Behavioural insights (BI) is the application of behavioural economics, psychology, anthropology and other sciences and social sciences to public policy and field settings. The focus is on specific behaviour that policy makers may wish to change. BI interventions are commonly piloted using randomised control trials (RCTs), which are used to robustly evaluate the impact of any behavioural intervention. BI is quickly spreading in use across the world, with more than 400+ applications in real life, policy and program settings across the OECD and developing countries.
There are a growing number of governments and donors applying behavioural insights
Recognising the strengths of BI, the UK Government established its Behavioural Insights Team in 2010, and the White House established its Social and Behavioural Sciences Team in 2015.
Closer to home, NSW Government was the first among Australian jurisdictions to create its own team in 2012, with the Commonwealth and Victoria following suit in 2016, though I should note the Australian Tax Office was researching how BI could be applied to tax. By 2018, over 200 governments worldwide had started to apply behavioural sciences to ending intractable problems in economic and social policy. In addition to the Prime Minister and Cabinet’s Behavioural Economics Team of Australia (BETA), across the Commonwealth, BI units have been set up in the Departments of Health, Social Services, Employment, and Environment, among others.
Figure 1: Behavioural insights around the world
Source: OECD, 2018
BI and donors
Despite the global emergence of BI as a credible and powerful way to shape individuals’ behaviour, the Department of Foreign Affairs and Trade (DFAT) still rarely applies BI in the Australian aid program. This is out of step with other Australian Government agencies, as well as other donors. Examples of BI initiatives undertaken by other donors – bilateral, multilateral and non-government – are below.
USAID and financial literacy
A 2014 meta-analysis found that financial literacy courses have been found to have no impact on actual financial behaviour. USAID and ideas42 (a US-based behavioural consultancy) sought to design a financial literacy course that simplified complex information into rules of thumb: heuristics. Based on the work of Drexler, Fischer and Schoar (2014), ideas42 designed a financial literacy course that was solely based on heuristics. In RCTs across India, Philippines and the Dominican Republic, the heuristics financial literacy course resulted in improved outcomes.
The World Bank and education
Students’ learning can be impacted by their beliefs and attitudes about learning. That is, students that believe they are not intelligent or that school is ‘not for me’ show poorer outcomes than those who have a more positive mindset. Building on the work of Carol Dweck, the World Bank’s Mind, Behaviour and Development Team (eMBeD) designed a cheap, brief and scalable intervention that resulted in increasing test scores by 0.2 standard deviations compared to students who did not receive the intervention. While this sounds small, this is meaningful, and statistically significant, and is approximately equivalent to two to three additional years of education. As part of this initiative, 50,000 public school students in Peru were asked to read about ‘growth mindsets’ – the theory that you can practice and grow your intelligence. Students then demonstrated comprehension by writing a letter about growth mindsets to a friend, and provide advice to their friend on how they could practice ‘growing their mind’. The World Bank is now replicating this study in Indonesia.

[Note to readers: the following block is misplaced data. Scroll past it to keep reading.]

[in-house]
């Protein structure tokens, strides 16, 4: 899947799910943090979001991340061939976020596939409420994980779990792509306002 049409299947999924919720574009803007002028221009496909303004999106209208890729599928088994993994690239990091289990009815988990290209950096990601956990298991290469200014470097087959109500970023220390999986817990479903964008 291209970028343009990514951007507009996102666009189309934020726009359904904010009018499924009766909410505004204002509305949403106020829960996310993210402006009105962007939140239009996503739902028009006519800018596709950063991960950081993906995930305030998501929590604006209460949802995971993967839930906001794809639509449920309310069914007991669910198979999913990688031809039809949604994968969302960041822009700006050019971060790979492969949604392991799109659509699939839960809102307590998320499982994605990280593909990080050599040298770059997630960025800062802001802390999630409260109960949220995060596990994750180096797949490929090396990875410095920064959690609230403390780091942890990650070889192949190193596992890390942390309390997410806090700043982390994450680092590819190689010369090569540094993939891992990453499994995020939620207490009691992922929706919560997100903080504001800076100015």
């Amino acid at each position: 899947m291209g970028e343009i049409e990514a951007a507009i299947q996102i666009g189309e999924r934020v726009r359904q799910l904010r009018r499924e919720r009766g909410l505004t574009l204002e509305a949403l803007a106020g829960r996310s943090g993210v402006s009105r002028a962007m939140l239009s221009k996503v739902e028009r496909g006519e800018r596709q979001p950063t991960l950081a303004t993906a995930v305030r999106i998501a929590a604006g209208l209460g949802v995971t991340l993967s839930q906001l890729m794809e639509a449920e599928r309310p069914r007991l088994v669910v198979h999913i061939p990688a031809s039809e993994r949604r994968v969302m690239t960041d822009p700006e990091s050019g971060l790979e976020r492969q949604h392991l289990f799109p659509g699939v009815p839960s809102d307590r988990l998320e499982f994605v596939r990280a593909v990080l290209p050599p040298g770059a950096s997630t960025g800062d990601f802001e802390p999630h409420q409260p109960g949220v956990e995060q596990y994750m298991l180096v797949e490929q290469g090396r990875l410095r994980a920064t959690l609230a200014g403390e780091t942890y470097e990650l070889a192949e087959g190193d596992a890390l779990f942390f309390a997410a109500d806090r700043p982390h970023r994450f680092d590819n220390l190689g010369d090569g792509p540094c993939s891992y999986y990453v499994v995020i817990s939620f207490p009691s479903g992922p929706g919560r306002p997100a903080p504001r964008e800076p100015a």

Marie Stopes and sexual health
Women who presented to Marie Stopes abortion clinics in Nepal reported their desire to avoid falling pregnant again in the near term. Despite this, only one in five women were provided with long-acting reversible contraceptive (LARC) options, such as oral medication or implants, following their appointments at the clinic. A behavioural diagnosis by ideas42 and Marie Stopes found that the ‘tunnelling effect’ meant that abortion clinic workers focused their attention only on providing excellent abortion-related care to the women when they presented. To respond to this, ideas42 provided additional training to staff to counsel women on the use of LARCs, and provided a feedback mechanism comparing clinics’ LARC rates with similar clinics across Nepal. Using social feedback such as posters helped to norm clinic staff into more regularly counselling women about LARCs. The trial found a seven per cent increase in LARC use following the intervention.
World Vision and WASH
World Vision in India partnered with ideas42 to undertake a behavioural analysis of individuals’ preferences for toilet use. In Bihar, despite access to subsidies, many adults in Bihar households were staying with the status quo and using open latrines. The behavioural analysis undertaken by World Vision was the first step in designing a behaviourally-informed intervention to improve uptake of the subsidies and increase toilet use by households.
DFAT has undertaken very little in the way of exploration of BI and its application to the broader aid program. This needs to change. Behavioural insights offers a promising approach to development. The approach provides a framework for deeply understanding the local context of behaviour, and through rigorous evaluation through RCTs. Increasingly, donors are applying behavioural insights to their aid programs. DFAT should too.
This blog post is authored in a personal capacity and does not reflect the views of an employer.